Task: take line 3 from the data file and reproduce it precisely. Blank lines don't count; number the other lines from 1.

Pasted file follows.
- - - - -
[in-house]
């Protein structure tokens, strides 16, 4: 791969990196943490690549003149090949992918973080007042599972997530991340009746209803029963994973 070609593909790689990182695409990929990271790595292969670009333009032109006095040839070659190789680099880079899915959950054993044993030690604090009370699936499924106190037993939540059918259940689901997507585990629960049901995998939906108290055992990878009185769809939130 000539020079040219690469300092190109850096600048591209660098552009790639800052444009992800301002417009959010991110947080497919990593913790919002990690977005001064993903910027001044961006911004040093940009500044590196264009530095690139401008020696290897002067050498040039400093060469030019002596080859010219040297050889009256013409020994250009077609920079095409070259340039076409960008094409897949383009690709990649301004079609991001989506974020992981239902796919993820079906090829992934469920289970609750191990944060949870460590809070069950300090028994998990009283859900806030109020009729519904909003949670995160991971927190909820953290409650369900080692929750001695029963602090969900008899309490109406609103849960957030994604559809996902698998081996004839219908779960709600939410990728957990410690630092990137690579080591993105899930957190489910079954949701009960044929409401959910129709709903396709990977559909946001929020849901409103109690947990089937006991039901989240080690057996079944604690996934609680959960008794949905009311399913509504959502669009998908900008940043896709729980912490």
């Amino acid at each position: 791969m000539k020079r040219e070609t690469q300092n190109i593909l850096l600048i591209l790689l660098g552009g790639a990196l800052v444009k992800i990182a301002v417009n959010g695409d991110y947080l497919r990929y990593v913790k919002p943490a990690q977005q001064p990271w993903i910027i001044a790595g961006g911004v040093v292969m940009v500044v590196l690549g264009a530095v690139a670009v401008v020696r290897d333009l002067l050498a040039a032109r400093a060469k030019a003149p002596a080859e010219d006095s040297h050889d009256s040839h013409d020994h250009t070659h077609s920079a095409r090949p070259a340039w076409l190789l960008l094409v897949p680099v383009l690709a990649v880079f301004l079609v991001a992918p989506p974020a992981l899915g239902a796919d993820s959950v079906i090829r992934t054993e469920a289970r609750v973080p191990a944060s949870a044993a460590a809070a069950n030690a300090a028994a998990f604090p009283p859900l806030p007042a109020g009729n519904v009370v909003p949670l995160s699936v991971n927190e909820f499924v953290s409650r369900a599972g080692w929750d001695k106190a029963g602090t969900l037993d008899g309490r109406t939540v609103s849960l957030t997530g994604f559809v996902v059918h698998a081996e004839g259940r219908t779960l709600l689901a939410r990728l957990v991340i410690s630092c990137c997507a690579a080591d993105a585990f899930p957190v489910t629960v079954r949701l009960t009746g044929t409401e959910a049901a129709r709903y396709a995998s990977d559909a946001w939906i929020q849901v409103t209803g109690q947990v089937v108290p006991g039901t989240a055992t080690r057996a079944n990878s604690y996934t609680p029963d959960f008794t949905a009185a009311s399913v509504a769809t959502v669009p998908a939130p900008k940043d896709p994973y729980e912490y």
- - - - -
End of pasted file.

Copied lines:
């Amino acid at each position: 791969m000539k020079r040219e070609t690469q300092n190109i593909l850096l600048i591209l790689l660098g552009g790639a990196l800052v444009k992800i990182a301002v417009n959010g695409d991110y947080l497919r990929y990593v913790k919002p943490a990690q977005q001064p990271w993903i910027i001044a790595g961006g911004v040093v292969m940009v500044v590196l690549g264009a530095v690139a670009v401008v020696r290897d333009l002067l050498a040039a032109r400093a060469k030019a003149p002596a080859e010219d006095s040297h050889d009256s040839h013409d020994h250009t070659h077609s920079a095409r090949p070259a340039w076409l190789l960008l094409v897949p680099v383009l690709a990649v880079f301004l079609v991001a992918p989506p974020a992981l899915g239902a796919d993820s959950v079906i090829r992934t054993e469920a289970r609750v973080p191990a944060s949870a044993a460590a809070a069950n030690a300090a028994a998990f604090p009283p859900l806030p007042a109020g009729n519904v009370v909003p949670l995160s699936v991971n927190e909820f499924v953290s409650r369900a599972g080692w929750d001695k106190a029963g602090t969900l037993d008899g309490r109406t939540v609103s849960l957030t997530g994604f559809v996902v059918h698998a081996e004839g259940r219908t779960l709600l689901a939410r990728l957990v991340i410690s630092c990137c997507a690579a080591d993105a585990f899930p957190v489910t629960v079954r949701l009960t009746g044929t409401e959910a049901a129709r709903y396709a995998s990977d559909a946001w939906i929020q849901v409103t209803g109690q947990v089937v108290p006991g039901t989240a055992t080690r057996a079944n990878s604690y996934t609680p029963d959960f008794t949905a009185a009311s399913v509504a769809t959502v669009p998908a939130p900008k940043d896709p994973y729980e912490y």